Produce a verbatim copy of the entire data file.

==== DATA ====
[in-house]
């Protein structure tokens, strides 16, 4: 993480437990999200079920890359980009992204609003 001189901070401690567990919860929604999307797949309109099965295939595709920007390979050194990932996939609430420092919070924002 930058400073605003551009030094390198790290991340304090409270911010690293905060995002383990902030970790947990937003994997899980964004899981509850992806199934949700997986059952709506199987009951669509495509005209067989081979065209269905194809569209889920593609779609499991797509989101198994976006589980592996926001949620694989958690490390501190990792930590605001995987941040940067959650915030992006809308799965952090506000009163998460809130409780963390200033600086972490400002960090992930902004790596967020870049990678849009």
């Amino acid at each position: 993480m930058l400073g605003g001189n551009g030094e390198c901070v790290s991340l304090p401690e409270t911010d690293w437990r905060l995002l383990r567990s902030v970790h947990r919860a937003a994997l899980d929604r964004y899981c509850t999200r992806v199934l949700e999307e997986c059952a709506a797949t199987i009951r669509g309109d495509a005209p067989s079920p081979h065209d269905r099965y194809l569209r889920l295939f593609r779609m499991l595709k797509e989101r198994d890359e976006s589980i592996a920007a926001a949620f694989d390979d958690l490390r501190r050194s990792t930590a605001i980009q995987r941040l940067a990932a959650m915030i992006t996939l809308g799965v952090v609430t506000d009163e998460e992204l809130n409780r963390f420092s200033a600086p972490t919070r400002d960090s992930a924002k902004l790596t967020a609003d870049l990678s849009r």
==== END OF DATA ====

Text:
[in-house]
């Protein structure tokens, strides 16, 4: 993480437990999200079920890359980009992204609003 001189901070401690567990919860929604999307797949309109099965295939595709920007390979050194990932996939609430420092919070924002 930058400073605003551009030094390198790290991340304090409270911010690293905060995002383990902030970790947990937003994997899980964004899981509850992806199934949700997986059952709506199987009951669509495509005209067989081979065209269905194809569209889920593609779609499991797509989101198994976006589980592996926001949620694989958690490390501190990792930590605001995987941040940067959650915030992006809308799965952090506000009163998460809130409780963390200033600086972490400002960090992930902004790596967020870049990678849009």
């Amino acid at each position: 993480m930058l400073g605003g001189n551009g030094e390198c901070v790290s991340l304090p401690e409270t911010d690293w437990r905060l995002l383990r567990s902030v970790h947990r919860a937003a994997l899980d929604r964004y899981c509850t999200r992806v199934l949700e999307e997986c059952a709506a797949t199987i009951r669509g309109d495509a005209p067989s079920p081979h065209d269905r099965y194809l569209r889920l295939f593609r779609m499991l595709k797509e989101r198994d890359e976006s589980i592996a920007a926001a949620f694989d390979d958690l490390r501190r050194s990792t930590a605001i980009q995987r941040l940067a990932a959650m915030i992006t996939l809308g799965v952090v609430t506000d009163e998460e992204l809130n409780r963390f420092s200033a600086p972490t919070r400002d960090s992930a924002k902004l790596t967020a609003d870049l990678s849009r």